A refreshing forecast: breathing ’70s quality air may be only 13 years away for China
Study says cleaner energy could deliver air quality levels last seen decades ago
By 2030, Chinese residents may again breathe air as fresh as it was some four decades ago – but only if work continues on switching to cleaner energy sources, according to a new study by scientists from China, France and the United States.
A paper published in the journal Science Advances on Wednesday said China’s worst form of air pollution – known as PM2.5 – may have peaked a few years ago at an average of about 60 micrograms per cubic metre of air.
By 2030, as more people in rural areas moved into cities with access to cleaner, more efficient energy sources such as natural gas and electricity, and used less coal or hay for cooking and heating, the average PM2.5 level could be cut by nearly 5 micrograms, the study said.
That modest-seeming change is just substantial enough to bring air quality back to pre-1980 levels, when the nation had just started its economic boom, according to the researchers’ calculations.
The study’s lead scientist, Tao Shu of the college of urban and environmental sciences at Peking University, said that this model only factored in urbanisation, and that many other forces were driving further cuts in China’s pollution levels.
Other drivers included the government imposing heavier penalties on polluters, the adaptation of new production technologies that consumed less energy, and the widespread replacement of fossil fuels by alternative power sources such as wind, solar and nuclear plants, Tao said.
These measures had already led to a recent decline in the emission of pollutants such as polycyclic aromatic hydrocarbons, a major cancer-causing chemical; sulphur dioxide, an acid-rain trigger; and nitricoxide, an important raw material for smog formation, according to data the research team collected from environmental monitoring stations across the country.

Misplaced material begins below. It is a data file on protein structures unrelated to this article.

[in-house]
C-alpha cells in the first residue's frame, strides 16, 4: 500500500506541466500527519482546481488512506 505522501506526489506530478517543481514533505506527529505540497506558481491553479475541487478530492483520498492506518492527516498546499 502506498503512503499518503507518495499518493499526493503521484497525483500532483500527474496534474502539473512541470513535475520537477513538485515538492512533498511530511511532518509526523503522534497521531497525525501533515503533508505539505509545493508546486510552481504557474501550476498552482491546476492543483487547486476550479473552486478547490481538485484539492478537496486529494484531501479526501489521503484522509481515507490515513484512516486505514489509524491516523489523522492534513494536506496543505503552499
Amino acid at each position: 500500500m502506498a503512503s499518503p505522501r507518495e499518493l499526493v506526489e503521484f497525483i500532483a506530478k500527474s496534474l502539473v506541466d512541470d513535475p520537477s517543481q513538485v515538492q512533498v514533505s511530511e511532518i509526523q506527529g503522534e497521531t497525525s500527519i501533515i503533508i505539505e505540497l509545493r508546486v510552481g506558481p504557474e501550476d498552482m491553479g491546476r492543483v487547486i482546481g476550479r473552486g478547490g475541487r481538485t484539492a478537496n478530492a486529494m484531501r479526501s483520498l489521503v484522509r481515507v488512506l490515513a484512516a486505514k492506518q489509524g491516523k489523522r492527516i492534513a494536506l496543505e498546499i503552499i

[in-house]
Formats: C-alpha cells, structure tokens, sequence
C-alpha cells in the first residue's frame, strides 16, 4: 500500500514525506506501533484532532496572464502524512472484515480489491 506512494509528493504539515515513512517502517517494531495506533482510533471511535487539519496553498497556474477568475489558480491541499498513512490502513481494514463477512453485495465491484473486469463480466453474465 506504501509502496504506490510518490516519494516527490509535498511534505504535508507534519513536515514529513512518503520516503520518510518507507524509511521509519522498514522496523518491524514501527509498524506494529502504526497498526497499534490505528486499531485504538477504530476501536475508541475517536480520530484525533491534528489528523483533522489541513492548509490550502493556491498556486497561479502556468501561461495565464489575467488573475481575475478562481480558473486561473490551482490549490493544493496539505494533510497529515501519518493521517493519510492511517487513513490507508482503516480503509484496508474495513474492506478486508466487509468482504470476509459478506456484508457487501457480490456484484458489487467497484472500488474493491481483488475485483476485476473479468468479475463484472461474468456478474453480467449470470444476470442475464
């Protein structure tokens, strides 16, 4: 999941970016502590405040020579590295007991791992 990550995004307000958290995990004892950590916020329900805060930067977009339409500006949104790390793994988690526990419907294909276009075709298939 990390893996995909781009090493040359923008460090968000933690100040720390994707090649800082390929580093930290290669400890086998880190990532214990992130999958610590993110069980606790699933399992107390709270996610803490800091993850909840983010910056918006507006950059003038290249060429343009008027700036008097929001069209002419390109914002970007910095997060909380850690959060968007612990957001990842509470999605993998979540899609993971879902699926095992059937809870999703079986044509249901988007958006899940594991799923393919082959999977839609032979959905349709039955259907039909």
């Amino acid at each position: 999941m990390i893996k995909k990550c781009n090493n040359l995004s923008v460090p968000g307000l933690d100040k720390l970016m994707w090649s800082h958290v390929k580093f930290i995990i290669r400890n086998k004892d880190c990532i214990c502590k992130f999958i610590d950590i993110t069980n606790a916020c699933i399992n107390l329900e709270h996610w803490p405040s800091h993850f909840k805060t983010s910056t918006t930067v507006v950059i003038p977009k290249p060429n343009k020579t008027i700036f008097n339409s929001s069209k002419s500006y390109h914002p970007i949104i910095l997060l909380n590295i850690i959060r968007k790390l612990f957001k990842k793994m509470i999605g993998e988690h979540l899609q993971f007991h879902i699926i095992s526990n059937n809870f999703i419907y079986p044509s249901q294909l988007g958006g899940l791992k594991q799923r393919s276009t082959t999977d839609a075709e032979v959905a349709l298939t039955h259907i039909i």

“China has a painful history of pollution, but the darkest days are behind us,” Tao said.
“We have strong evidence to support this conclusion. It makes us feel generally optimistic about the future.”
By 2030, more than 70 per cent of the people on the mainland will be living in cities, compared with less than 60 per cent at present, according to an estimate by Tao and his colleagues.
Calculating the health impact of urbanisation-related environmental improvements, the researchers found that nearly one million premature deaths could be prevented by people breathing cleaner air.
China’s situation might look familiar to older people living in Europe, according to Wang Jingfu, a professor of chemistry with a laboratory for green engineering and technology at Tsinghua University in Beijing.
Wang, who was not involved in Tao’s research, said he believed the situation in China today was similar to that of Germany before the 1970s.
The country was in a period of severe environmental deterioration after going through decades of intensive economic development to rebuild after the second world war.
“The Germans had had enough of the pollution. The government implemented a series of measures to save the environment. By the 1990s, the situation was vastly different,” Wang said.
“This is also happening in China with results to be seen and felt in a decade or two. It is possible to cut pollution while maintaining economic growth with the use of new technology,” he said.
Tao said the scientists’ findings did not mean smog was no longer a worry. In megacities such as Beijing and Shanghai, residents would face slower improvements in air quality because large populations made it difficult to reduce certain pollutants.
“Clean air will not just sit there and wait for us,” Tao said. “We still have many years of hard struggle ahead.”